Tokyo: Japan’s Sumitomo Metal Industries Ltd is in talks with India’s Bhushan Steel on building an integrated steel plant together in the West Bengal, the Nikkei business daily reported on Tuesday.
Japan’s big steelmakers have been expanding overseas to tap growing demand, although the global economic turmoil has forced world no.2 player Nippon Steel Corp and third-ranked JFE Holdings Inc to delay or review some of these plans.
The Nikkei said Sumitomo Metal Industries, Japan’s third-biggest steelmaker, will likely invest up to $3 billion in the project, with the aim of starting operations around 2015.
Sumitomo Metal played down the possibility of striking such a deal anytime soon.
“We are considering various overseas projects including that in India, but it is not true that we are discussing such details and that we have not made any decision,” the company said in a statement.
Mitsushige Akino, chief fund manager at Ichiyoshi Investment Management Co, said Japanese steelmakers’ moves into India and China would be positive in the longer term.
“The two markets will become the core of growth. If there is a chance and a partner, they should actively invest in the early stages of growth,” he said.
The Nikkei report said Sumitomo was in talks with mid-tier steel maker Bhushan on setting up a joint venture to build an integrated mill capable of producing 3 million tonnes of crude steel a year.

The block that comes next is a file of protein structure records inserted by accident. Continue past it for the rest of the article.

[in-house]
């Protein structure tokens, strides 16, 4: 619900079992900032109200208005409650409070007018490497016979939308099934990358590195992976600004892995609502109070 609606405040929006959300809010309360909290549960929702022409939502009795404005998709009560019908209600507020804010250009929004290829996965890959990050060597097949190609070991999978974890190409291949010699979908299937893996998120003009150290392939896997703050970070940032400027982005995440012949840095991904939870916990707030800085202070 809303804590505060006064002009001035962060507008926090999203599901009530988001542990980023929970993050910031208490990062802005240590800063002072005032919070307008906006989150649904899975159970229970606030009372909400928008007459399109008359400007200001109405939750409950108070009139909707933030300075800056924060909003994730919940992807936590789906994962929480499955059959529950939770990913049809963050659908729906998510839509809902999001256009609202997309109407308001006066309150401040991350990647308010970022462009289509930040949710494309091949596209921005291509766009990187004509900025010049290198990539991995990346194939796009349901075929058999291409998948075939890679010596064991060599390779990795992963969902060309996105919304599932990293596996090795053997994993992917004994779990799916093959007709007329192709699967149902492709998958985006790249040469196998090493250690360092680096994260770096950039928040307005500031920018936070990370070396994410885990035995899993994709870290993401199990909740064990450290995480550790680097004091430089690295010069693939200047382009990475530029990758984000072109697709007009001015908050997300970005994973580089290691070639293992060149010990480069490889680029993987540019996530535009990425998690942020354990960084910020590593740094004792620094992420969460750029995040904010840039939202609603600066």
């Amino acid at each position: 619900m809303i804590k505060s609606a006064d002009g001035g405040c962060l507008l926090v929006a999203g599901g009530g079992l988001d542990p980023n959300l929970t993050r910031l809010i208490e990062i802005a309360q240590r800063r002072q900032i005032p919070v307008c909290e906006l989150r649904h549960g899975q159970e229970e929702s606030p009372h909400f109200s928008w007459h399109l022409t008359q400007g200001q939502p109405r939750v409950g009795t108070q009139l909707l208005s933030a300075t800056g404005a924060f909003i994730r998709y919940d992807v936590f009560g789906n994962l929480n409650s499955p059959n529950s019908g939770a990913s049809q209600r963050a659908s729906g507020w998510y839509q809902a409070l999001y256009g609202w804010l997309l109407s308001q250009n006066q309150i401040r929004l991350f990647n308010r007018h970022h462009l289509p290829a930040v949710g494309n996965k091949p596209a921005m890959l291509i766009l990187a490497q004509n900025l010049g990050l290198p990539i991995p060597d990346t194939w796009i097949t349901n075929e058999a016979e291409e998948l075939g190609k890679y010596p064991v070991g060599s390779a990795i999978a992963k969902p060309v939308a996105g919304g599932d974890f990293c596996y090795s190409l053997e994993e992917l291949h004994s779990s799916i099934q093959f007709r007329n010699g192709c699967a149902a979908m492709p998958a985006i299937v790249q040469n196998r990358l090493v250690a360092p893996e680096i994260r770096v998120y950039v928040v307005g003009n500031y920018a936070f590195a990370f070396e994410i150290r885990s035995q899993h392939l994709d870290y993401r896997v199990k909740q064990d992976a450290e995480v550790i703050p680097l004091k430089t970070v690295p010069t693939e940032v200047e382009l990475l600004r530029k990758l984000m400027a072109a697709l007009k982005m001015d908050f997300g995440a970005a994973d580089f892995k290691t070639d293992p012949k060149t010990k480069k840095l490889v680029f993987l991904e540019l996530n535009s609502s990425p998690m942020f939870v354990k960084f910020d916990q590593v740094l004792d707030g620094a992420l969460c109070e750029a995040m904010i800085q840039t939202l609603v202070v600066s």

The venture is expected to be majority-owned by the Indian steelmaker, with Sumitomo Metal holding a 30 to 40% stake, it said.
Sumitomo Metal and Bhushan have had business ties since 1997.
The Japanese company is providing technical assistance to Bhushan in its plan to build a blast furnace in the state of Orissa. The plant is expected to start operations in 2010.
Bhushan also makes steel sheet from semi-finished products supplied by Sumitomo Metal and sells the products to the Indian units of Japanese automakers and others.
In other international deals, Sumitomo Metal Industries is involved in constructing an integrated steel mill in Brazil together with French seamless pipe partner Vallourec.
But some Japanese plans in India have fallen through before. The country’s fifth-biggest steel maker, Nisshin Steel Co, conducted a feasibility study for a plant there with Spain’s Acerinox several years ago but they gave up on the plan, saying the market was still not mature enough to consume a large volume of aluminium products.
The Nikkei said that although the global economic crisis has curbed steel demand in emerging economies, Sumitomo Metal expects Indian demand to increase thanks to infrastructure projects and growth in the automobile industry.
But it said the company has yet start a feasibility study or negotiations with the Indian authorities on the new project.